Chapter 11—The Resurrection of The Body
1. Open with Cassie’s view of death and Heaven—of a soul that leave the body to go to a body-less “spiritual” heaven while the body molders forever in the ground. Discuss how common this sub-Christian view of the afterlife is among Christians today. Be careful at this stage of knocking down folk who believe this way—the rest of the lesson will do the gentle correcting.
2. This chapter starts out by claiming that this classic doctrine of Christians “inspires more unbelief among today’s church attendees than any other statement in the creed.” Why do you think it is that many Christians today do not believe this doctrine? How free are today’s Christians to discard doctrines the church has believed for several thousand years?
3. Discuss the practical problems hat make unbelief of the “bodily resurrection” easy—what is hard to explain about this doctrine? (e.g. people burned up in a fire, bodies thousands of years old with nothing left of them etc.)
4. Take some time to explore recent human scientific advances (p 164. cloning etc.) that seem to enable a fresh view on the resurrection of the body.
5. Discuss the difference between coming back to life (e.g. Lazarus) and the resurrection.
6. Talk about what might happen to us in the mean time (p 165) between our death and resurrection. List the options of orthodoxy here. End up with the statement from the book, “Whatever we envision as the intermediate state between death and final resurrection, a Christian doctrine always ends with a real resurrection of a real body.”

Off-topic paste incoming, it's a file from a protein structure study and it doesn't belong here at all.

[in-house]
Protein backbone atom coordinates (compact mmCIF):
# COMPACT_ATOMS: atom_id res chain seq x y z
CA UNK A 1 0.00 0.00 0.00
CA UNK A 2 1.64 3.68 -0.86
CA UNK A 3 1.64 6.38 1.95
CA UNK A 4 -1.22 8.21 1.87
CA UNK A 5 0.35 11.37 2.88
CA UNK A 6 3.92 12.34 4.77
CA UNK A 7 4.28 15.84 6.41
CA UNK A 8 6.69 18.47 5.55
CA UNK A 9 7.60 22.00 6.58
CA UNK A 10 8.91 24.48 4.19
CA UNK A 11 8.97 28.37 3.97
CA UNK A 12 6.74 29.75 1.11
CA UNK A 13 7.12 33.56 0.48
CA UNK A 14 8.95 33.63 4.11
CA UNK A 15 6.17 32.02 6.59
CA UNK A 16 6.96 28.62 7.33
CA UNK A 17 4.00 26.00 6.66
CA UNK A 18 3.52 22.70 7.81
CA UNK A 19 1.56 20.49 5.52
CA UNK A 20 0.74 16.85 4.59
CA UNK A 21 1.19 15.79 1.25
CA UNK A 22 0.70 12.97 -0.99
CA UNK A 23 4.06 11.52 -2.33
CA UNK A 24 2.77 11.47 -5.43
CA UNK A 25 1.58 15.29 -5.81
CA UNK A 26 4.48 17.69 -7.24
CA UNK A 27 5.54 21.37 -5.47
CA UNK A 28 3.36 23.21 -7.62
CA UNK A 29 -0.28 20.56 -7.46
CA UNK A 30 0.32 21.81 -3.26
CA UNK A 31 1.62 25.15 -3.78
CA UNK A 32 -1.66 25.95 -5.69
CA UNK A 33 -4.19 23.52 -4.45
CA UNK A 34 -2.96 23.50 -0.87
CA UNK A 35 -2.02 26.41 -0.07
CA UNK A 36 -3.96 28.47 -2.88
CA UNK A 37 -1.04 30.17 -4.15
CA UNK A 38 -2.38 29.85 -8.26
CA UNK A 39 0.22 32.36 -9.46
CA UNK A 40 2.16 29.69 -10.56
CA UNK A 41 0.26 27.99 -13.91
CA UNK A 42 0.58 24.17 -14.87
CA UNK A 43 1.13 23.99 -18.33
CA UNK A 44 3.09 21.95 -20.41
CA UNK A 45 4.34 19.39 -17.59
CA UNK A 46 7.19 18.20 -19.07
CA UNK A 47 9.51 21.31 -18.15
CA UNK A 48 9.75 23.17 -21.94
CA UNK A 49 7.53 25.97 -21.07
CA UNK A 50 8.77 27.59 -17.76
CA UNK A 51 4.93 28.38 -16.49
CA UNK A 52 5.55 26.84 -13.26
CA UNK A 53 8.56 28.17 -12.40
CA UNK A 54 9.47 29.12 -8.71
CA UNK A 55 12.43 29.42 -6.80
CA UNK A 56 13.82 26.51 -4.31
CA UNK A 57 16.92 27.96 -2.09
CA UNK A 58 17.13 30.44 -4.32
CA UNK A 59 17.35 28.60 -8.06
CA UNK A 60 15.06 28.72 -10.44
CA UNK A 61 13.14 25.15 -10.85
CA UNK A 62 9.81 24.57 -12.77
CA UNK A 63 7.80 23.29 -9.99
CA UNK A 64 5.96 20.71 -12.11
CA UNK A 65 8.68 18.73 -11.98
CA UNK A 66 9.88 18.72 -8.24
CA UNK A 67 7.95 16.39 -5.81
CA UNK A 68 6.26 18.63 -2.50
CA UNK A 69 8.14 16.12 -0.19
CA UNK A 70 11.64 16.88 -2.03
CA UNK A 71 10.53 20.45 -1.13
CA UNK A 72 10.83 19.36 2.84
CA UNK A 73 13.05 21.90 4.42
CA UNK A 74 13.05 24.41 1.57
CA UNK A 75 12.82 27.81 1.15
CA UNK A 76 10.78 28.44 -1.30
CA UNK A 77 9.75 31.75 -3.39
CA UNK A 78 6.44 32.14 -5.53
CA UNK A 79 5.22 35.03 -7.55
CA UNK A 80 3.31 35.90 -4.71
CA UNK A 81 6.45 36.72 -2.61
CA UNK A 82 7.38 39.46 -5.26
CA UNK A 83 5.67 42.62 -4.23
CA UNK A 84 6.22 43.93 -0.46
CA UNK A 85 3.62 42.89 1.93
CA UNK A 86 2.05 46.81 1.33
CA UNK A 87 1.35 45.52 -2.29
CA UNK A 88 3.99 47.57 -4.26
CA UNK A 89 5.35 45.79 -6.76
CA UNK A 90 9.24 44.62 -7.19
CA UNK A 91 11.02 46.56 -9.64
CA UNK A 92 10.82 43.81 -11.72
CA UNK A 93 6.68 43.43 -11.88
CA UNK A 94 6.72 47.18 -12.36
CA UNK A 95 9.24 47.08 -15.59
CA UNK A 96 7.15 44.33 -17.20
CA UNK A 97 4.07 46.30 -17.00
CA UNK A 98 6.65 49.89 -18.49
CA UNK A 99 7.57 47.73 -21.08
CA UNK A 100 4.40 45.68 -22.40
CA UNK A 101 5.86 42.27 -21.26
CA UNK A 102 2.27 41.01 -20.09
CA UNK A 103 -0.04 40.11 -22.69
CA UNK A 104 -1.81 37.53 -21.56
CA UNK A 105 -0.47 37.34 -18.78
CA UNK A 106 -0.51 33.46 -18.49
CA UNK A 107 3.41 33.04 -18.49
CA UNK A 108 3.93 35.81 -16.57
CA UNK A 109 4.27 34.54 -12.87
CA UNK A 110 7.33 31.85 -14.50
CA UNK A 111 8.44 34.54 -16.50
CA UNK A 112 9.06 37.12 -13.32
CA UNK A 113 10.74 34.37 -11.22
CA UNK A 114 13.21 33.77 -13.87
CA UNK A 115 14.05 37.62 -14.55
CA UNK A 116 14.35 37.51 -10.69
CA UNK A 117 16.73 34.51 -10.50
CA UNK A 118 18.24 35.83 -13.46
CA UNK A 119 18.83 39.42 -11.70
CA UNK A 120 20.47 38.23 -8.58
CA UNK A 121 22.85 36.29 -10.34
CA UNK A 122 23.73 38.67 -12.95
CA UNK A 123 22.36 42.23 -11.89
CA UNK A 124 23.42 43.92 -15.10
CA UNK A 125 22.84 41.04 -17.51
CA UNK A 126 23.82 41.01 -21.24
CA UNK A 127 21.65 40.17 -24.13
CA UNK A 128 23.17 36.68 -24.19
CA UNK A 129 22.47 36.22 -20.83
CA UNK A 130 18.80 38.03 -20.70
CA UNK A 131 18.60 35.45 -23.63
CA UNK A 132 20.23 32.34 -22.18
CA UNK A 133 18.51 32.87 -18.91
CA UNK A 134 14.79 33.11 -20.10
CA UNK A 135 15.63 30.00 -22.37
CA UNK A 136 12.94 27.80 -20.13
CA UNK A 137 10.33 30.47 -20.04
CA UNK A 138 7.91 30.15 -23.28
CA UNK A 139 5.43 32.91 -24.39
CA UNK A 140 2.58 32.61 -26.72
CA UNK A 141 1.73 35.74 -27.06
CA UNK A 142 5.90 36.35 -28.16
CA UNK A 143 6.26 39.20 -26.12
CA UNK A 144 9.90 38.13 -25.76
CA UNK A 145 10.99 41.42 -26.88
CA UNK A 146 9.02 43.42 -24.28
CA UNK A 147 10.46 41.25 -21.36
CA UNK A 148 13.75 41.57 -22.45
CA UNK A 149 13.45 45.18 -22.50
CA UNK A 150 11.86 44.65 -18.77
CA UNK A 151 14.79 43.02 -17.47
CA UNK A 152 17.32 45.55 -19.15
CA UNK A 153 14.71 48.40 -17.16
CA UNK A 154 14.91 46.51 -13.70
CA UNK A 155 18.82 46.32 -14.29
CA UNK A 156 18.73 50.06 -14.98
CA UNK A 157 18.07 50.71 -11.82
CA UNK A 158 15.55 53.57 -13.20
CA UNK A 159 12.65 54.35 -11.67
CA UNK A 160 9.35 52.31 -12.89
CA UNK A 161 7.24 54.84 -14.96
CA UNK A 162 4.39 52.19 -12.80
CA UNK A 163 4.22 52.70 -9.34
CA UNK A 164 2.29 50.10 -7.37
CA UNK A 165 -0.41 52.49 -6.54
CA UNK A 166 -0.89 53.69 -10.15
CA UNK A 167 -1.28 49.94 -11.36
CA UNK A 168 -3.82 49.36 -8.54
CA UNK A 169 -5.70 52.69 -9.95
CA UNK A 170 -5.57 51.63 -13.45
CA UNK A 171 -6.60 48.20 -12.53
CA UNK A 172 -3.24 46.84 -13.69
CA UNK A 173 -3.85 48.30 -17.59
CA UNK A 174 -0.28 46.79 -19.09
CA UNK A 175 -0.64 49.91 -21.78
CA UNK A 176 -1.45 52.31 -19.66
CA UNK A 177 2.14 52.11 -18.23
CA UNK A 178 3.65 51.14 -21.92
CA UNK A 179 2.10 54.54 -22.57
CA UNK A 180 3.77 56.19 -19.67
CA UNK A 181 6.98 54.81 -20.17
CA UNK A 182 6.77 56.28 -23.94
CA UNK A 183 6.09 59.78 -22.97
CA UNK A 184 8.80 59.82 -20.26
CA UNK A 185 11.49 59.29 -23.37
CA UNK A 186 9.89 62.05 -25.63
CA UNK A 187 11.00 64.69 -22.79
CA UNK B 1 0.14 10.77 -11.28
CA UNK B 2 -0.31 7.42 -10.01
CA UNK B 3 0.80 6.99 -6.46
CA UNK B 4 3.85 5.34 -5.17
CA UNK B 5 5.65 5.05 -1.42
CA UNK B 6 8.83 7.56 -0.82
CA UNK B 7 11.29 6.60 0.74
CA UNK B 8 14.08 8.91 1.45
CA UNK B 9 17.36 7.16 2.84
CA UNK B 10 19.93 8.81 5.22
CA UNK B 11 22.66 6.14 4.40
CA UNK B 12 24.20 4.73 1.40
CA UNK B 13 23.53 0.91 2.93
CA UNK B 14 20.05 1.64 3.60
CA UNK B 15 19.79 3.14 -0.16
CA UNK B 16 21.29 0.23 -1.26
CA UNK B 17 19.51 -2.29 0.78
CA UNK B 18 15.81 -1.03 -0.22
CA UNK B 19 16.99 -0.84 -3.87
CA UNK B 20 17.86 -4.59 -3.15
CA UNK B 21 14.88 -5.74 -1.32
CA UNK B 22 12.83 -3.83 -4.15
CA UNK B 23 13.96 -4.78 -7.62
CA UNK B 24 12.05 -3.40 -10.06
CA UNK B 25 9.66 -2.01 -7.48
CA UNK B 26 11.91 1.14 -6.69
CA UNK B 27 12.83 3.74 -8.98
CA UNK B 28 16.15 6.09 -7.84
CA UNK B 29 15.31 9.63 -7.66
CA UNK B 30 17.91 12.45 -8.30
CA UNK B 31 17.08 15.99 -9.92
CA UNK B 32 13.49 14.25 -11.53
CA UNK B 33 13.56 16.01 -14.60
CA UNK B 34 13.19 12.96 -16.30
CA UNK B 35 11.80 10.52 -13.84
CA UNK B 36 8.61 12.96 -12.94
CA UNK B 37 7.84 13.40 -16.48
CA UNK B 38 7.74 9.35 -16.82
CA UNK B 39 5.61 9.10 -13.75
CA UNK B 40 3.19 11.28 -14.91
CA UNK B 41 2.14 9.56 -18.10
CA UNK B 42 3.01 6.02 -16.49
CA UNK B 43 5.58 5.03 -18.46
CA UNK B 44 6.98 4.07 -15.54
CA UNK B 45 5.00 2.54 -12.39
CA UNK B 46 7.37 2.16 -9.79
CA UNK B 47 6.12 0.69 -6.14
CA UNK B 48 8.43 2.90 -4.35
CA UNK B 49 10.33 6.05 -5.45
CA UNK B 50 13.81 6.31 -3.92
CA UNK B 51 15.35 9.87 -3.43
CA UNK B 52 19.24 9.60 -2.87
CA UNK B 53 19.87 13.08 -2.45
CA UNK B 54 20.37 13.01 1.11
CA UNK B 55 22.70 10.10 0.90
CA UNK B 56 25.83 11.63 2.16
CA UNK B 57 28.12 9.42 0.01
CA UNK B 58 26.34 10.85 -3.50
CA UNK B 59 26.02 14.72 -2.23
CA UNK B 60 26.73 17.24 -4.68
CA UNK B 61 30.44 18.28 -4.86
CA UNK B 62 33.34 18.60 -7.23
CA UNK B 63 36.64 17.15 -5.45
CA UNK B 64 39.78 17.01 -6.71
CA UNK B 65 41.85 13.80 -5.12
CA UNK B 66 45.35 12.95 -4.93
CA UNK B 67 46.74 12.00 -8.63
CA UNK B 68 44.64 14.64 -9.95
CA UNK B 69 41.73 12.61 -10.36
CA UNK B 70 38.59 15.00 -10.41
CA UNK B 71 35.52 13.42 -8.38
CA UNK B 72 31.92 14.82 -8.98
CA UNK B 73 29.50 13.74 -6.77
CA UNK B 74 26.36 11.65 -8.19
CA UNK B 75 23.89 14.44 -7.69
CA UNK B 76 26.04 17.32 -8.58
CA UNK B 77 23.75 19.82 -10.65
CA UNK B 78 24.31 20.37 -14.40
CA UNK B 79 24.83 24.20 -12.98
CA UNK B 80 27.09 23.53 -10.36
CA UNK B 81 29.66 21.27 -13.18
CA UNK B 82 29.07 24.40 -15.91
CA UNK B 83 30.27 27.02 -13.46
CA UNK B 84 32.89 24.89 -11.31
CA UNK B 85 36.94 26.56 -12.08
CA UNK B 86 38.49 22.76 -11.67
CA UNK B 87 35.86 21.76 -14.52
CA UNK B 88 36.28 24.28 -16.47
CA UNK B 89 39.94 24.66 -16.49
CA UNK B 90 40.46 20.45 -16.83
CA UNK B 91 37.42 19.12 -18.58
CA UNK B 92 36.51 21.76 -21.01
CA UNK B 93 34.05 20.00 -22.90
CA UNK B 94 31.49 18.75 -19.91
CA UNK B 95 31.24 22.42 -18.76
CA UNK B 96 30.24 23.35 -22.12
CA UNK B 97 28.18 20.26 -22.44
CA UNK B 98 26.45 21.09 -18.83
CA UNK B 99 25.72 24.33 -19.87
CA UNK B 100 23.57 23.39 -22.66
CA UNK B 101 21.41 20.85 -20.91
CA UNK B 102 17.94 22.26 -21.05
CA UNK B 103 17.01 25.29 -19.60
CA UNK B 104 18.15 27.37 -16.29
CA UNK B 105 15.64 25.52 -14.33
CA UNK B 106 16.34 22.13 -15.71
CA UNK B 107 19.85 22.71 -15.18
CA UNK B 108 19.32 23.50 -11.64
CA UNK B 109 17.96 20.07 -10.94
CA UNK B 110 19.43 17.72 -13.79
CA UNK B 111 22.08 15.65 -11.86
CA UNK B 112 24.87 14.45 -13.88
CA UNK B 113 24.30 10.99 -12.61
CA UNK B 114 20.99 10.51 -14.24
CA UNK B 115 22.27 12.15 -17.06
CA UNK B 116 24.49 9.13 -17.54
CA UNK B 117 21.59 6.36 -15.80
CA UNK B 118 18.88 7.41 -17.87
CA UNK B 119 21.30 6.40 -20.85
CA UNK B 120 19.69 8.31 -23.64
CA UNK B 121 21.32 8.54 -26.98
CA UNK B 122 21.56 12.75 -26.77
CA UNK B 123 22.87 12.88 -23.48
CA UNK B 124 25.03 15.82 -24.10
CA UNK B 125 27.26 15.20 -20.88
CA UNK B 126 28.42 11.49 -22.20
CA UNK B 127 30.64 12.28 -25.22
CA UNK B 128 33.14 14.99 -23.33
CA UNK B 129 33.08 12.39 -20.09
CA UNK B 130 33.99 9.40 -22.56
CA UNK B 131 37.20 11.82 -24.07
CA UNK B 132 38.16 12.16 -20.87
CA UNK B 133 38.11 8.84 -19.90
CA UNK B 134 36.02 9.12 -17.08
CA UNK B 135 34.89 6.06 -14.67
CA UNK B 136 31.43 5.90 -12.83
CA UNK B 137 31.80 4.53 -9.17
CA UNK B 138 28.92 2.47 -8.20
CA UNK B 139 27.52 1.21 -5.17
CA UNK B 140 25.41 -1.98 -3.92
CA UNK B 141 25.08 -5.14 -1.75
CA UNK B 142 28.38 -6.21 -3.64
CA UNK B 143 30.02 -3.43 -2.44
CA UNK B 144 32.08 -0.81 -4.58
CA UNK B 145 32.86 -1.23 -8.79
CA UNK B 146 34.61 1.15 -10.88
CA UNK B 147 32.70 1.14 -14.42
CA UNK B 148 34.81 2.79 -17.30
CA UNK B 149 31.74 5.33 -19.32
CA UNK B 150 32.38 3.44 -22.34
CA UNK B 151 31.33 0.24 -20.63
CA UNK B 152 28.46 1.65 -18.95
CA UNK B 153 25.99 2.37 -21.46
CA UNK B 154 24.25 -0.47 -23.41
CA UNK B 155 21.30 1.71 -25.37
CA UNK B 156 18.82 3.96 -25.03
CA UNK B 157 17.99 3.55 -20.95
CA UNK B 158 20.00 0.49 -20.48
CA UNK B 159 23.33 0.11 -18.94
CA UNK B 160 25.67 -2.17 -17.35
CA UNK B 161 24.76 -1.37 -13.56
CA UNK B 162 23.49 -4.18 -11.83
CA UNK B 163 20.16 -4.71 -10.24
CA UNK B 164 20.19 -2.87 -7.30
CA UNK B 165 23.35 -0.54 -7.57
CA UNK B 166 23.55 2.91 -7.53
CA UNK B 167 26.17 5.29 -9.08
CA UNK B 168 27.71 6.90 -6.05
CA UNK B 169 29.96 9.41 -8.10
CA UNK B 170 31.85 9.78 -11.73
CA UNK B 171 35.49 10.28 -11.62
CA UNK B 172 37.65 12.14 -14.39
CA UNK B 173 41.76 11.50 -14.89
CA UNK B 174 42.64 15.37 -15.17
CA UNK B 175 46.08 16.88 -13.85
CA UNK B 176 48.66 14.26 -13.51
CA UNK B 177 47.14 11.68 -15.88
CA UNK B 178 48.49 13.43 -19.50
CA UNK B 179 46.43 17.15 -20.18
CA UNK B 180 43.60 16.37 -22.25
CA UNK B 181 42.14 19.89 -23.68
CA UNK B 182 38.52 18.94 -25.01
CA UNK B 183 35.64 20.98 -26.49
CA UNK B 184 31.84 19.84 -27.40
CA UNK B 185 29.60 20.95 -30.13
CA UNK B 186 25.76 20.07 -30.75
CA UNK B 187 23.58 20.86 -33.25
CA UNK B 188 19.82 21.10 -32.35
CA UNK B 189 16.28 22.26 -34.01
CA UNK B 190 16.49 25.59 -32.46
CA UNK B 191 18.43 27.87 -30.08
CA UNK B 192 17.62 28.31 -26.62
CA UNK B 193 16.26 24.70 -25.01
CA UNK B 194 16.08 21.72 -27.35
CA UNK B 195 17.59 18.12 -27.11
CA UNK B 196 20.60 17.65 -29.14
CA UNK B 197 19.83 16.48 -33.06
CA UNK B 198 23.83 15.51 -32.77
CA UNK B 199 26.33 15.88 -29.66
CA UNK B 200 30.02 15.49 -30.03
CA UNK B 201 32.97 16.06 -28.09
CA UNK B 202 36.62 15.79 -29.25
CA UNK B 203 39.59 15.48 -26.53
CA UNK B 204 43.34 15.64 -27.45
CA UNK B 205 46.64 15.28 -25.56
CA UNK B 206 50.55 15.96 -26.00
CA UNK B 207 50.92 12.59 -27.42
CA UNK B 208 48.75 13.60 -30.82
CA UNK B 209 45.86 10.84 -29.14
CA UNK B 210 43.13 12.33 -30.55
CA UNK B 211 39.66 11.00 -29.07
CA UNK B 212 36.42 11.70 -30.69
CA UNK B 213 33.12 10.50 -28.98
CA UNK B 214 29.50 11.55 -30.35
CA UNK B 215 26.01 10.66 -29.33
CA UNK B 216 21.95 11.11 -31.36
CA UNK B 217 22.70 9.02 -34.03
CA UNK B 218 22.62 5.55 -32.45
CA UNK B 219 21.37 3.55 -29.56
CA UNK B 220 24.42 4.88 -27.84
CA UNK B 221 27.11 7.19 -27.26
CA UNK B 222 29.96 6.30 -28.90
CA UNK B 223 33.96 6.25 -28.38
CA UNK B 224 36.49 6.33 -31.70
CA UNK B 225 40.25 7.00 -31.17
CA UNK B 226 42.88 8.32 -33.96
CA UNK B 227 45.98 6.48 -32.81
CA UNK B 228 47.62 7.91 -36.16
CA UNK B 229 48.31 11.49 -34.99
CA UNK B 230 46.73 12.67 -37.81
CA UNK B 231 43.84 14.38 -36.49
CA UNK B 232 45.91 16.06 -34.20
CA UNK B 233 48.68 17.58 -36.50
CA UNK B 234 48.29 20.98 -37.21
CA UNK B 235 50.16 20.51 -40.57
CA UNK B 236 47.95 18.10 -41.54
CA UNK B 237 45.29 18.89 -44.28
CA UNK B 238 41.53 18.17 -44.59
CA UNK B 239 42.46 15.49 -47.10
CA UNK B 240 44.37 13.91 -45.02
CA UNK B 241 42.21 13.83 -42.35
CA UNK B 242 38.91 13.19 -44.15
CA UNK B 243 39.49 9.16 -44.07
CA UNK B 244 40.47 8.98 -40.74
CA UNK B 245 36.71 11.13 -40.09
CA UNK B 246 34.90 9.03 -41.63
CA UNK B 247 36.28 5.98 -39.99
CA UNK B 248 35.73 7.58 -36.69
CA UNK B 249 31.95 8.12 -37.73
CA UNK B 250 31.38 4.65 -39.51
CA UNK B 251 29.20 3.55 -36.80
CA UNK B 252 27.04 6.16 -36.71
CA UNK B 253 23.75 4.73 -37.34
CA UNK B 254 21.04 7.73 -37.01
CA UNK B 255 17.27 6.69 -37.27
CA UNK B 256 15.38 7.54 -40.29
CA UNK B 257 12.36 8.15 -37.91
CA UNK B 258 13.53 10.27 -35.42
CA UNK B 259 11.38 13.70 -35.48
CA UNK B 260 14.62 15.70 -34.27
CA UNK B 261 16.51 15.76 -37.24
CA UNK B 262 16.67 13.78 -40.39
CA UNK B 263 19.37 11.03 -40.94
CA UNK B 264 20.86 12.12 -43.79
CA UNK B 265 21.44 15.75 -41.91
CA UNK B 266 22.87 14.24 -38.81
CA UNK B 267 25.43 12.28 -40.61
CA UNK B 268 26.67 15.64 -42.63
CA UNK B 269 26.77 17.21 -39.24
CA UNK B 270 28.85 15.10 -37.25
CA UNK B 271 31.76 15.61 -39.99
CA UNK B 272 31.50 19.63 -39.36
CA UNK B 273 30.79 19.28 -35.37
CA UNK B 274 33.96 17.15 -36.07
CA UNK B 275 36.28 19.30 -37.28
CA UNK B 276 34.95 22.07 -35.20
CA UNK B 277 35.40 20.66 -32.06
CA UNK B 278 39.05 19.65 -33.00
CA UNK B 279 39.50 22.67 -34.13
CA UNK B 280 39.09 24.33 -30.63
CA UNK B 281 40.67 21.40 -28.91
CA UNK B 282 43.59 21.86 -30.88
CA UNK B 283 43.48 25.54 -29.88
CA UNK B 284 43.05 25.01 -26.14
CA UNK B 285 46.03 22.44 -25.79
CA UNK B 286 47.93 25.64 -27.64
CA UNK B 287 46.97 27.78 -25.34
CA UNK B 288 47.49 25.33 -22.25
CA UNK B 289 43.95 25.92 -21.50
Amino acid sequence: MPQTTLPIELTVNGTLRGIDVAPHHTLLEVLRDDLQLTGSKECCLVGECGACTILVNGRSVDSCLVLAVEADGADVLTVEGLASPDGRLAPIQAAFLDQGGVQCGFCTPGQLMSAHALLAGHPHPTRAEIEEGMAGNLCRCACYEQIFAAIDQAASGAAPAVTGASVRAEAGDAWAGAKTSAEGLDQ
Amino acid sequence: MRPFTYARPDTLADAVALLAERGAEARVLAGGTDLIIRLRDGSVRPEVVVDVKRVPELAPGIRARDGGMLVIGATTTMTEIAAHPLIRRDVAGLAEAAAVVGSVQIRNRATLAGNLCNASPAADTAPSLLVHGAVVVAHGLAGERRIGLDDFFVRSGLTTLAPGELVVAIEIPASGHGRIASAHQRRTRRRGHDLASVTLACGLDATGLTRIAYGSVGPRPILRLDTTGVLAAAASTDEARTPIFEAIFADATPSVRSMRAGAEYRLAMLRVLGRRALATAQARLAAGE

7. What are the risks of discarding the doctrine of the resurrection of the body (see p. 167). Consider a study of 1 Corinthians 15 at this point.
8. Discuss and clarify the Christian view on who gets resurrected.
9. Encourage the class to ponder how our resurrected bodies are similar and different from our present bodies—especially in the context of Christ’s resurrected body.
10. how does a firm belief in the resurrection of the body change how we live practically each day?
11. Have the group read the “What about us” ending to this chapter to themselves as a closing meditation, or have someone prepared to read it aloud for the group. Consider closing by having someone read the prayer at the end for the group, or praying their own prayer based on the response we have to this part of Christian beliefs.
I invite you to post your own ideas on this chapter by adding a comment to this post to help other leaders. -- Keith Drury